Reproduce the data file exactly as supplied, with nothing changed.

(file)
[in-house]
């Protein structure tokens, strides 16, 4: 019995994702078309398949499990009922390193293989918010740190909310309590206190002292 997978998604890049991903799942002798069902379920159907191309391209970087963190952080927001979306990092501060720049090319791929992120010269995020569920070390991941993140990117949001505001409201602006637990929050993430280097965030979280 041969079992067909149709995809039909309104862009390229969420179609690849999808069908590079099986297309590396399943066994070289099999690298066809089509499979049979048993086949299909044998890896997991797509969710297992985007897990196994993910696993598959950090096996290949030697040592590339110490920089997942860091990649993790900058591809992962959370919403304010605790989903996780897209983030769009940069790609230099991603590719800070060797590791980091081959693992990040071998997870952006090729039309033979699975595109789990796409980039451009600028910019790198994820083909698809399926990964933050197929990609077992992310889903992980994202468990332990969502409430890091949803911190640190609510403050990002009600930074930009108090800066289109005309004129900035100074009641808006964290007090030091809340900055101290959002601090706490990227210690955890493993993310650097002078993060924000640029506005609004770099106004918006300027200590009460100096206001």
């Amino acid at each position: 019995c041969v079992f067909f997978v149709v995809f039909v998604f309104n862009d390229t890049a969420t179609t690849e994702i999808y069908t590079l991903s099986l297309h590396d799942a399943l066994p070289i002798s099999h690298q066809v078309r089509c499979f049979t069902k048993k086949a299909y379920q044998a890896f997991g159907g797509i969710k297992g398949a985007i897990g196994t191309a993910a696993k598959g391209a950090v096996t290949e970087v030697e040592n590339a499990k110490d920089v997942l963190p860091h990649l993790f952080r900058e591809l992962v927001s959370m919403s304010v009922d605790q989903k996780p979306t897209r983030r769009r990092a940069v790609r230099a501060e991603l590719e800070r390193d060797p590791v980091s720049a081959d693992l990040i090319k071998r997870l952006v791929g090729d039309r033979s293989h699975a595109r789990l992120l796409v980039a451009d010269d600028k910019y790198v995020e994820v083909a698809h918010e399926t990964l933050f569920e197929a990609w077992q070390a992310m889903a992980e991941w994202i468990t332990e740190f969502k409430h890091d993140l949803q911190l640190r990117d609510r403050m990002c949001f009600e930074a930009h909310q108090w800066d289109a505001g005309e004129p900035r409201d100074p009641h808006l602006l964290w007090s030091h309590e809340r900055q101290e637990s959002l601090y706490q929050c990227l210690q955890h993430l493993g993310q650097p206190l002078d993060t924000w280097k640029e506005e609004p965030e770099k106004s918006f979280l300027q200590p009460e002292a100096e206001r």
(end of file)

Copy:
[in-house]
């Protein structure tokens, strides 16, 4: 019995994702078309398949499990009922390193293989918010740190909310309590206190002292 997978998604890049991903799942002798069902379920159907191309391209970087963190952080927001979306990092501060720049090319791929992120010269995020569920070390991941993140990117949001505001409201602006637990929050993430280097965030979280 041969079992067909149709995809039909309104862009390229969420179609690849999808069908590079099986297309590396399943066994070289099999690298066809089509499979049979048993086949299909044998890896997991797509969710297992985007897990196994993910696993598959950090096996290949030697040592590339110490920089997942860091990649993790900058591809992962959370919403304010605790989903996780897209983030769009940069790609230099991603590719800070060797590791980091081959693992990040071998997870952006090729039309033979699975595109789990796409980039451009600028910019790198994820083909698809399926990964933050197929990609077992992310889903992980994202468990332990969502409430890091949803911190640190609510403050990002009600930074930009108090800066289109005309004129900035100074009641808006964290007090030091809340900055101290959002601090706490990227210690955890493993993310650097002078993060924000640029506005609004770099106004918006300027200590009460100096206001």
């Amino acid at each position: 019995c041969v079992f067909f997978v149709v995809f039909v998604f309104n862009d390229t890049a969420t179609t690849e994702i999808y069908t590079l991903s099986l297309h590396d799942a399943l066994p070289i002798s099999h690298q066809v078309r089509c499979f049979t069902k048993k086949a299909y379920q044998a890896f997991g159907g797509i969710k297992g398949a985007i897990g196994t191309a993910a696993k598959g391209a950090v096996t290949e970087v030697e040592n590339a499990k110490d920089v997942l963190p860091h990649l993790f952080r900058e591809l992962v927001s959370m919403s304010v009922d605790q989903k996780p979306t897209r983030r769009r990092a940069v790609r230099a501060e991603l590719e800070r390193d060797p590791v980091s720049a081959d693992l990040i090319k071998r997870l952006v791929g090729d039309r033979s293989h699975a595109r789990l992120l796409v980039a451009d010269d600028k910019y790198v995020e994820v083909a698809h918010e399926t990964l933050f569920e197929a990609w077992q070390a992310m889903a992980e991941w994202i468990t332990e740190f969502k409430h890091d993140l949803q911190l640190r990117d609510r403050m990002c949001f009600e930074a930009h909310q108090w800066d289109a505001g005309e004129p900035r409201d100074p009641h808006l602006l964290w007090s030091h309590e809340r900055q101290e637990s959002l601090y706490q929050c990227l210690q955890h993430l493993g993310q650097p206190l002078d993060t924000w280097k640029e506005e609004p965030e770099k106004s918006f979280l300027q200590p009460e002292a100096e206001r």